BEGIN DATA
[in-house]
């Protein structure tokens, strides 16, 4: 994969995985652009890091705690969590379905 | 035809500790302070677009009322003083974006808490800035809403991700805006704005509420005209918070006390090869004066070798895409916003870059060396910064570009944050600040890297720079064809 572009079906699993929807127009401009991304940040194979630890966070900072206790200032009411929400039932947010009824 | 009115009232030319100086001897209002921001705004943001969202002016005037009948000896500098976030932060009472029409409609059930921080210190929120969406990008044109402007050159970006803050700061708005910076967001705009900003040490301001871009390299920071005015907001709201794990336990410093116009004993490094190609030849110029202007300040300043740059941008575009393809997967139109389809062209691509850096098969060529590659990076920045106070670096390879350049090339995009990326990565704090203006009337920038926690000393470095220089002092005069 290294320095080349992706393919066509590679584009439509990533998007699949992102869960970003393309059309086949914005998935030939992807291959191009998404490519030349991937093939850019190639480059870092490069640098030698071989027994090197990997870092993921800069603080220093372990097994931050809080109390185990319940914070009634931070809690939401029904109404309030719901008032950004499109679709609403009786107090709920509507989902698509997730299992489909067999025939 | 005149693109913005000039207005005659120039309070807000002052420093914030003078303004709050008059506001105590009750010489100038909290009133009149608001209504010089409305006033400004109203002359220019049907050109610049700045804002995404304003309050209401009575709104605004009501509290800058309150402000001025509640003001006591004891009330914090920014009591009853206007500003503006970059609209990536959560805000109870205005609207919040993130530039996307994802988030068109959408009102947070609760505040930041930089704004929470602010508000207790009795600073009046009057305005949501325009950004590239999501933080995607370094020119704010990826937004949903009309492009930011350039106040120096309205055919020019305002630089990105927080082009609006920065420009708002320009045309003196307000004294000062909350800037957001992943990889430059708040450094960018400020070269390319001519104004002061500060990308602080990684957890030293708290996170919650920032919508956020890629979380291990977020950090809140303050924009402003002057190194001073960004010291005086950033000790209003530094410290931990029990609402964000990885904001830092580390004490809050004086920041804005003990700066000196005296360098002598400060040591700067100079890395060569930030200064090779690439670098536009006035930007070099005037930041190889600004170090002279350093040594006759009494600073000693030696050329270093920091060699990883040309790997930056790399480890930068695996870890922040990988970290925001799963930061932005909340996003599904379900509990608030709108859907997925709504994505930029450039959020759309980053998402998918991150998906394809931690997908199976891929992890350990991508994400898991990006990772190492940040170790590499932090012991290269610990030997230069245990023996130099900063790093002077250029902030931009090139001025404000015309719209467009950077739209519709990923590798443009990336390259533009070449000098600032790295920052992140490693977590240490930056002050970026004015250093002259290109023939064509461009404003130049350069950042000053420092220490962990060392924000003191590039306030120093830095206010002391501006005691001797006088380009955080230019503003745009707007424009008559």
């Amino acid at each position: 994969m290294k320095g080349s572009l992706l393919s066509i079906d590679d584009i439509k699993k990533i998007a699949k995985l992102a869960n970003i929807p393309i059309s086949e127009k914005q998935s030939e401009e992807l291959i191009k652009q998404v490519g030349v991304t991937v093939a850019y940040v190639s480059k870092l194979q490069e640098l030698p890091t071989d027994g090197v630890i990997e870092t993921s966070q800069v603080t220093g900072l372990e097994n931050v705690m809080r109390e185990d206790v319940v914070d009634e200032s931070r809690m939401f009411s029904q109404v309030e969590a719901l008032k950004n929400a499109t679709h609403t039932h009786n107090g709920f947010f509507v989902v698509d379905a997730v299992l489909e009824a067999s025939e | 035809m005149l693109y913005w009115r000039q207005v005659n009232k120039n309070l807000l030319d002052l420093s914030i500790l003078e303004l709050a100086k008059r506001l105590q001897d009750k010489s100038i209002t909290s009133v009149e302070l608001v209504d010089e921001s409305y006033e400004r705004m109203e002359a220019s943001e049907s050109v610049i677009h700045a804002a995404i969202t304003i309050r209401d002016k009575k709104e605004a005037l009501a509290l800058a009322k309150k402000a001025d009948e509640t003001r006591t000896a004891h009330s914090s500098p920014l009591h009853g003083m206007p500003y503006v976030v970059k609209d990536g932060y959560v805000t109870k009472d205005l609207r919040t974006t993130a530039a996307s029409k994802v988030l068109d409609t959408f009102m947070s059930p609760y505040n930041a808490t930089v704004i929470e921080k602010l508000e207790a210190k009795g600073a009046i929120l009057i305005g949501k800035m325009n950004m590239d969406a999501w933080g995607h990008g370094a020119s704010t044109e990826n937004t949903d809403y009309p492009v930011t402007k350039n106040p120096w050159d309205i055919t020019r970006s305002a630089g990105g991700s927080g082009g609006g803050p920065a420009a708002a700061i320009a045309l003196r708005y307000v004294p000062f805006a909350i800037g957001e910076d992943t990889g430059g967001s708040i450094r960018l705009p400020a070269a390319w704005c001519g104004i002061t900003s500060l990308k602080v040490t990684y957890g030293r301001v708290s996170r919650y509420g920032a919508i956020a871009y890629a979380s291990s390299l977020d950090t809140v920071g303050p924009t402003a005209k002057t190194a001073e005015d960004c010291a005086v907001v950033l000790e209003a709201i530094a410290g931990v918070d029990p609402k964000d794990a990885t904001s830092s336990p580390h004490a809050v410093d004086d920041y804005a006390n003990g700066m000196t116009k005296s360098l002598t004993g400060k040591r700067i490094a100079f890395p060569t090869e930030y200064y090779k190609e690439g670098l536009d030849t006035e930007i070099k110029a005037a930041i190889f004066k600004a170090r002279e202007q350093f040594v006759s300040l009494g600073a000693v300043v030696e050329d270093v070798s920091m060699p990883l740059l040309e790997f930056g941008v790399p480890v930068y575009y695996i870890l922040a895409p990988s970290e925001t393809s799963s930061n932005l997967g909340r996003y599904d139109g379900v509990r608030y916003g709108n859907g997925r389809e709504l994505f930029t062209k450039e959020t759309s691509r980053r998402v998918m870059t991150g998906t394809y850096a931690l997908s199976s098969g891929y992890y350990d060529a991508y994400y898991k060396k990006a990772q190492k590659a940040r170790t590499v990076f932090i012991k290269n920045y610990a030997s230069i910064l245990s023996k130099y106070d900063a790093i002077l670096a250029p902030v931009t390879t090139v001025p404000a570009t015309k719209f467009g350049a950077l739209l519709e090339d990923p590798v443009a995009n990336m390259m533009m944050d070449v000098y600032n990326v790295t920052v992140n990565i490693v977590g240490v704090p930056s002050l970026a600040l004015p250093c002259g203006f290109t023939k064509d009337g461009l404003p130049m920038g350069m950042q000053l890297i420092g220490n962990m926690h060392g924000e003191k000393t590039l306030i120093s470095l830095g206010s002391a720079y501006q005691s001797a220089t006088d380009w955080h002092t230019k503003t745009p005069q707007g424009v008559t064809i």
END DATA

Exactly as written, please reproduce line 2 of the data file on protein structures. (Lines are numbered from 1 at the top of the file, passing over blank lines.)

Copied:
């Protein structure tokens, strides 16, 4: 994969995985652009890091705690969590379905 | 035809500790302070677009009322003083974006808490800035809403991700805006704005509420005209918070006390090869004066070798895409916003870059060396910064570009944050600040890297720079064809 572009079906699993929807127009401009991304940040194979630890966070900072206790200032009411929400039932947010009824 | 009115009232030319100086001897209002921001705004943001969202002016005037009948000896500098976030932060009472029409409609059930921080210190929120969406990008044109402007050159970006803050700061708005910076967001705009900003040490301001871009390299920071005015907001709201794990336990410093116009004993490094190609030849110029202007300040300043740059941008575009393809997967139109389809062209691509850096098969060529590659990076920045106070670096390879350049090339995009990326990565704090203006009337920038926690000393470095220089002092005069 290294320095080349992706393919066509590679584009439509990533998007699949992102869960970003393309059309086949914005998935030939992807291959191009998404490519030349991937093939850019190639480059870092490069640098030698071989027994090197990997870092993921800069603080220093372990097994931050809080109390185990319940914070009634931070809690939401029904109404309030719901008032950004499109679709609403009786107090709920509507989902698509997730299992489909067999025939 | 005149693109913005000039207005005659120039309070807000002052420093914030003078303004709050008059506001105590009750010489100038909290009133009149608001209504010089409305006033400004109203002359220019049907050109610049700045804002995404304003309050209401009575709104605004009501509290800058309150402000001025509640003001006591004891009330914090920014009591009853206007500003503006970059609209990536959560805000109870205005609207919040993130530039996307994802988030068109959408009102947070609760505040930041930089704004929470602010508000207790009795600073009046009057305005949501325009950004590239999501933080995607370094020119704010990826937004949903009309492009930011350039106040120096309205055919020019305002630089990105927080082009609006920065420009708002320009045309003196307000004294000062909350800037957001992943990889430059708040450094960018400020070269390319001519104004002061500060990308602080990684957890030293708290996170919650920032919508956020890629979380291990977020950090809140303050924009402003002057190194001073960004010291005086950033000790209003530094410290931990029990609402964000990885904001830092580390004490809050004086920041804005003990700066000196005296360098002598400060040591700067100079890395060569930030200064090779690439670098536009006035930007070099005037930041190889600004170090002279350093040594006759009494600073000693030696050329270093920091060699990883040309790997930056790399480890930068695996870890922040990988970290925001799963930061932005909340996003599904379900509990608030709108859907997925709504994505930029450039959020759309980053998402998918991150998906394809931690997908199976891929992890350990991508994400898991990006990772190492940040170790590499932090012991290269610990030997230069245990023996130099900063790093002077250029902030931009090139001025404000015309719209467009950077739209519709990923590798443009990336390259533009070449000098600032790295920052992140490693977590240490930056002050970026004015250093002259290109023939064509461009404003130049350069950042000053420092220490962990060392924000003191590039306030120093830095206010002391501006005691001797006088380009955080230019503003745009707007424009008559």